Into the Woods - Yosemite Clean Energy's 'Stump to Pump' Plans Rest on Local Partnerships

California faces a broad set of challenges when it comes to reducing wildfires, which have been increasingly frequent and intense over the last decade — impacting the lives of those dealing with the threat, not to mention effects on the economy and environment. Separately, the state has been working to reduce transportation-related pollution and incentivize the development and use of a wide array of alternative fuels. Yosemite Clean Energy (YCE), which announced plans for its first plant site in late 2021, has an approach it says will not only make the state a cleaner and safer place but also foster the development of new transportation fuels. In today’s RBN blog, we look at YCE’s plans to turn wood waste into renewable fuels, how its unique “Stump to Pump” approach relies on partnerships with local communities, and the green hydrogen and renewable natural gas it plans to produce at sites across California.

As we noted in Space Oddity, a previous blog that examined ways to turn California’s biomass problem into an energy solution, the state had more than 60 biomass-fueled power plants operating as recently as the 1990s, but there are only about 30 direct-combustion plants running today, according to the California Energy Commission. The biomass sector has been hurt over the past decade by a combination of low natural gas prices, expiring power purchase agreements (PPAs), and the greatly expanded use of less-expensive wind and solar, as well as concerns about emissions from the traditional method of burning biomass.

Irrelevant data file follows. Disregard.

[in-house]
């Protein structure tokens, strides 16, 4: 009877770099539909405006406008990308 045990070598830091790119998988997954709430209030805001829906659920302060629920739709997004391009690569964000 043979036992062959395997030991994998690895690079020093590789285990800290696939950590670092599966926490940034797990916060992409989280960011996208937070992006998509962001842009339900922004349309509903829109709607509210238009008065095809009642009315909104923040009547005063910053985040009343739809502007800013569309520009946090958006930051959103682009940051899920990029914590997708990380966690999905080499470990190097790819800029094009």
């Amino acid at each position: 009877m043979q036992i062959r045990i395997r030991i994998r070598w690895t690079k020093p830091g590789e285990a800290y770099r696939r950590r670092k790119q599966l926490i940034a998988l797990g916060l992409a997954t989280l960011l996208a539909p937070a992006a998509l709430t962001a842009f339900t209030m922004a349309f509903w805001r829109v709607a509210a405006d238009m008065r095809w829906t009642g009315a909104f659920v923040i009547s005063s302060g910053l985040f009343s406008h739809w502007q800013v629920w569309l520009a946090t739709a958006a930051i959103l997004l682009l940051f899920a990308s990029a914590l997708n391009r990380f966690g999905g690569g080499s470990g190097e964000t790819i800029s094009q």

With fewer alternatives to dispose of agricultural waste, some farmers have opted to just burn it instead, putting even more greenhouse gases (GHGs) into the atmosphere. The California Air Resources Board (CARB) voted last year to phase out all agricultural waste burning in the state’s Central Valley by 2025, so finding an outlet for that material is a priority. Overall safety is another concern. The biomass plants still operating in the state largely rely on the smaller trees and brush that can fuel wildfires, which have been especially frequent and severe recently, burning about 40% of the state’s national forest acreage over the past decade. But with fewer plants in operation, it has been difficult to successfully manage the state’s forests and reduce that fire risk. California’s total estimated biomass resource potential is 35 million bone dry tons (BDT — yes, that’s a real unit of measurement) of forest and farm wood waste per year, according to YCE, but the state’s existing plants can handle just a fraction of that, with the rest left to burn, decay and decompose — all of which releases GHGs — which means there’s a lot of potential to do more.

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